Passenger demand and a rising local population inspired the Union Pacific Railroad, in 1938, to rebuild an existing station to compete with the nearby Northern Pacific Railroad Depot. This new brick depot replaced an older nineteenth century wooden structure, built originally for the Oregon Railway and Navigation Company, and was in keeping with a variety of brick edifices that had risen both in downtown Pullman and at Washington State College earlier in the twentieth century. Now out of service as a depot, the Union Pacific logo still graces the north facade of the renovated structure. Original wooden beams are still clearly visible inside.
The Union Pacific Railroad arrived in Pullman
in 1887, leasing the line completed by the Oregon Railway and Navigation
Company in 1885. For many years, a small wood-frame depot served passengers
arriving by this railroad; it was torn down soon after the new building
replaced it. The former structure featured a gable roof with broad overhanging
eaves. Large brackets and decorative bargeboards decorated the building’s exterior.1 Tall, narrow windows and a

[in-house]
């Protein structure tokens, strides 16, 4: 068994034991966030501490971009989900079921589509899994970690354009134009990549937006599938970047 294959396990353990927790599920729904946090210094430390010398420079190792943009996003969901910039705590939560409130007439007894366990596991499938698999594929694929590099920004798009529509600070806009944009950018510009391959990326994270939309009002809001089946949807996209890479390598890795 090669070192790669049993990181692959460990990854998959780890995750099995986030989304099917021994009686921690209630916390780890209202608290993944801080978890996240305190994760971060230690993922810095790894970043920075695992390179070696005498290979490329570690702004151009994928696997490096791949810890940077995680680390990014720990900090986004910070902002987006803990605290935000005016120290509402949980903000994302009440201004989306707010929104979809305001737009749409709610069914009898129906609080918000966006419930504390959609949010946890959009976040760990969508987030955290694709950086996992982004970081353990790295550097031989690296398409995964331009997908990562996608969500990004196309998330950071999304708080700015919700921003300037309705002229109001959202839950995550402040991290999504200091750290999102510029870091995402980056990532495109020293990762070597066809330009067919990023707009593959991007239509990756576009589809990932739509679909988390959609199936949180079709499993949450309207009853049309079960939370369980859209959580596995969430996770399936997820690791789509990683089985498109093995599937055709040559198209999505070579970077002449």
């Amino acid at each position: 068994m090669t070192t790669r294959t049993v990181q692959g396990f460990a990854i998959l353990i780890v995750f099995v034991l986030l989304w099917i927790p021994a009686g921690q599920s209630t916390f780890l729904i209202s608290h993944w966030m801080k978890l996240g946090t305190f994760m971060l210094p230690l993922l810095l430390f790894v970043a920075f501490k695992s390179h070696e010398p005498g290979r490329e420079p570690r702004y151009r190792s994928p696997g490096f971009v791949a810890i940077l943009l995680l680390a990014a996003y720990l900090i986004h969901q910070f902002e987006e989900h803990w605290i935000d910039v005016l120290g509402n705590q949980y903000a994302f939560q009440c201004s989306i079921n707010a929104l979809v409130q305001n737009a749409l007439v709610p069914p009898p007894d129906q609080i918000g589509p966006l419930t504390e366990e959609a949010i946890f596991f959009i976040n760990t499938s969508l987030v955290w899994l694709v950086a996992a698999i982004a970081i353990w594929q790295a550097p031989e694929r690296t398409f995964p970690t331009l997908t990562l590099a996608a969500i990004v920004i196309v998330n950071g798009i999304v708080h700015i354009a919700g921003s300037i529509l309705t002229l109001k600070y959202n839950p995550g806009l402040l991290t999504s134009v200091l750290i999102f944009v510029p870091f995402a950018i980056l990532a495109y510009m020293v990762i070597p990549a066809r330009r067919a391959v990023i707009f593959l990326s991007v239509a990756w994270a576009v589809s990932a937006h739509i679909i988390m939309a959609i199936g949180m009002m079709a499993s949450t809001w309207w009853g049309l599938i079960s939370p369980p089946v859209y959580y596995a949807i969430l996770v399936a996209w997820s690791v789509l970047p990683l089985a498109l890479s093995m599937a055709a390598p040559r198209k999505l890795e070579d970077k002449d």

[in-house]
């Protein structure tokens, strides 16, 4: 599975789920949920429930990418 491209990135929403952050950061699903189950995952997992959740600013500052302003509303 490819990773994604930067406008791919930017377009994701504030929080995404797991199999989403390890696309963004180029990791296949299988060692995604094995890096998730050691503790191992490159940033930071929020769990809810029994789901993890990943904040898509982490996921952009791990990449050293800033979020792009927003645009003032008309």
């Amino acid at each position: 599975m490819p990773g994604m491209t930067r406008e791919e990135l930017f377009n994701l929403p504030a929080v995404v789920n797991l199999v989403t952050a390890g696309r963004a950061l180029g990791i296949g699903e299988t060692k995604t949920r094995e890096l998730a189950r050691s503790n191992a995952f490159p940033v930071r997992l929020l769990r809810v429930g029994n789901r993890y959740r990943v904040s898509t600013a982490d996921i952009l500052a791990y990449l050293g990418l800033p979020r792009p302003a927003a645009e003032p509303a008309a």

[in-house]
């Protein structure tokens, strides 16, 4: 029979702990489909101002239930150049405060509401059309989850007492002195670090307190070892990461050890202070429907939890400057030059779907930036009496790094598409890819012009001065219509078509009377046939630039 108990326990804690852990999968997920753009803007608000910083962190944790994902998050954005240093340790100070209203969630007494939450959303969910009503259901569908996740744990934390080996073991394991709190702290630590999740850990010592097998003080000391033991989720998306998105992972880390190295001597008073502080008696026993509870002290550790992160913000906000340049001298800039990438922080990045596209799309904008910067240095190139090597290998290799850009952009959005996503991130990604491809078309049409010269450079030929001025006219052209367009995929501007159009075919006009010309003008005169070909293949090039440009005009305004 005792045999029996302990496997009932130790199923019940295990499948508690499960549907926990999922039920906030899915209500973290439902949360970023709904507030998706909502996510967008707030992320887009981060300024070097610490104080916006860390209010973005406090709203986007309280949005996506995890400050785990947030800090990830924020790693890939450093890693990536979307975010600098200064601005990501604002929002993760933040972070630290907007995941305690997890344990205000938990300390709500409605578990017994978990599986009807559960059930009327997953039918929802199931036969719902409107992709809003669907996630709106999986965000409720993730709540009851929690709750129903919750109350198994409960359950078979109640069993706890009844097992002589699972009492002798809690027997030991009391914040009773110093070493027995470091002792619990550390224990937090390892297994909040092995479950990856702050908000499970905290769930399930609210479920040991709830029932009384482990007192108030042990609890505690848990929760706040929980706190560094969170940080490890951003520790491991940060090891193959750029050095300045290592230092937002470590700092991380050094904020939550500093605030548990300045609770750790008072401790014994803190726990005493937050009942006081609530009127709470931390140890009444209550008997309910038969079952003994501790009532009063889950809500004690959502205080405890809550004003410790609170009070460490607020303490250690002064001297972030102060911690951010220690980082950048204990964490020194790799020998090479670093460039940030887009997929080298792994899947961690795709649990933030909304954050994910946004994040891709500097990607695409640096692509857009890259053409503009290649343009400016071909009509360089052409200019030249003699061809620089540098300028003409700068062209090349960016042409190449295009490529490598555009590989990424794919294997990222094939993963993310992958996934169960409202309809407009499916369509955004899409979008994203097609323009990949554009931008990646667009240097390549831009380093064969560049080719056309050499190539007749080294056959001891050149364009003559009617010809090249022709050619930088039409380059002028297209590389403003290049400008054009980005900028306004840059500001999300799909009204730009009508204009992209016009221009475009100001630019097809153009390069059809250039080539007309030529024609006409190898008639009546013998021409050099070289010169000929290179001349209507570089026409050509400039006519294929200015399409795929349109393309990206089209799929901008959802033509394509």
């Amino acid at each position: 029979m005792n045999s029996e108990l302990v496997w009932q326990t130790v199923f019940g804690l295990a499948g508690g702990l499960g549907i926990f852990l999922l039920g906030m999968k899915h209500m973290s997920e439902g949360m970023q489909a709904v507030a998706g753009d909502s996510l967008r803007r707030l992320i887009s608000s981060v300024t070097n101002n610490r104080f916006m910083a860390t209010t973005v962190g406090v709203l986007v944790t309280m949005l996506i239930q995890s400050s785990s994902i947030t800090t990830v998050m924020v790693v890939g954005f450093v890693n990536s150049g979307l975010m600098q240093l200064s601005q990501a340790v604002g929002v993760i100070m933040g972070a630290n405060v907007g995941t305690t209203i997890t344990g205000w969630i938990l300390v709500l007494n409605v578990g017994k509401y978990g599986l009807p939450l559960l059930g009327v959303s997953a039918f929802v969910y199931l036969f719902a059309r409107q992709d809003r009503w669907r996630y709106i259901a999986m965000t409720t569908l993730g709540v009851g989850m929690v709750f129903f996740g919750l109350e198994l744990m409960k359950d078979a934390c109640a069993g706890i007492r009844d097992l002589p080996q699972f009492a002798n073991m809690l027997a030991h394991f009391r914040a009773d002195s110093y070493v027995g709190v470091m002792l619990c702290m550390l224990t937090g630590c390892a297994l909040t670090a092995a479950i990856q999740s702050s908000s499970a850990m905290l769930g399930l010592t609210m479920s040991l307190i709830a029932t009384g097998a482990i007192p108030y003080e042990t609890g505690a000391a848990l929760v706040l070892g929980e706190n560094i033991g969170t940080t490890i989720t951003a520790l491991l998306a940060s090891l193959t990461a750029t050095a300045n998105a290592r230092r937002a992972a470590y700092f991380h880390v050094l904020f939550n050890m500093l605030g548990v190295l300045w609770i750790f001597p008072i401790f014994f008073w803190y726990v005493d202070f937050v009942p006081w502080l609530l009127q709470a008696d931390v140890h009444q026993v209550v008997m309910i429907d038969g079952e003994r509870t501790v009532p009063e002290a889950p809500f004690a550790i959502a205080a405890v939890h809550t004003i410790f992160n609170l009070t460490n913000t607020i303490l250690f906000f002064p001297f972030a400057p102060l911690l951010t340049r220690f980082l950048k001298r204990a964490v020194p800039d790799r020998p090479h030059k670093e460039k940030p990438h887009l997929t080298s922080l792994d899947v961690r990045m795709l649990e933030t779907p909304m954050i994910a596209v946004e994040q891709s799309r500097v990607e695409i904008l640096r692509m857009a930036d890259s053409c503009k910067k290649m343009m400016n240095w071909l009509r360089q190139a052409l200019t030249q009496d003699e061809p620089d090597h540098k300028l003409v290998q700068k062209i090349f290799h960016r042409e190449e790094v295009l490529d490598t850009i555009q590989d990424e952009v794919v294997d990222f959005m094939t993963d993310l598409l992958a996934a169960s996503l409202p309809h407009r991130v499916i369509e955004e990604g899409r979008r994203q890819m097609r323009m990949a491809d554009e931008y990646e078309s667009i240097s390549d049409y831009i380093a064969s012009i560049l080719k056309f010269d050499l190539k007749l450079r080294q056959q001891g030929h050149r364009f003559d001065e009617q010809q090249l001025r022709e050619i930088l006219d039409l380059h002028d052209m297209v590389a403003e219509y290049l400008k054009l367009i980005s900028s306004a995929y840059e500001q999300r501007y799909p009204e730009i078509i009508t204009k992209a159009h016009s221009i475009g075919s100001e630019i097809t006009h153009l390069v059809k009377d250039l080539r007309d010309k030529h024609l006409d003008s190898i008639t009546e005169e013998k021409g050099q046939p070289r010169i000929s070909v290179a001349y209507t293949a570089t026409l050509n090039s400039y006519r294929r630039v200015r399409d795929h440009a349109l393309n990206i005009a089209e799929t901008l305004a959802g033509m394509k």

corbelled brick chimney further defined the building. The building was torn
down soon after the new building was opened.2
new building, constructed between 1938 and 1939, reflects the trends of its
time. In the Minimal Traditional style, it features stripped down elements of
the Tudor Revival style, such as half-timbering in the gable ends and a
crenellated parapet wall. The Tudor Revival elements continue on the interior
with large decorative beams.
building was donated to Washington State University, which renamed the building
“Cougar Depot” when it opened on July 13, 1988.3 As Cougar Depot, the
building served as the university’s athletic ticket office, visitor center, and
corporate meeting facility. WSU replaced Cougar Depot with the Brelsford
Visitor Center in 2014 and sold the building to Umpqua Bank.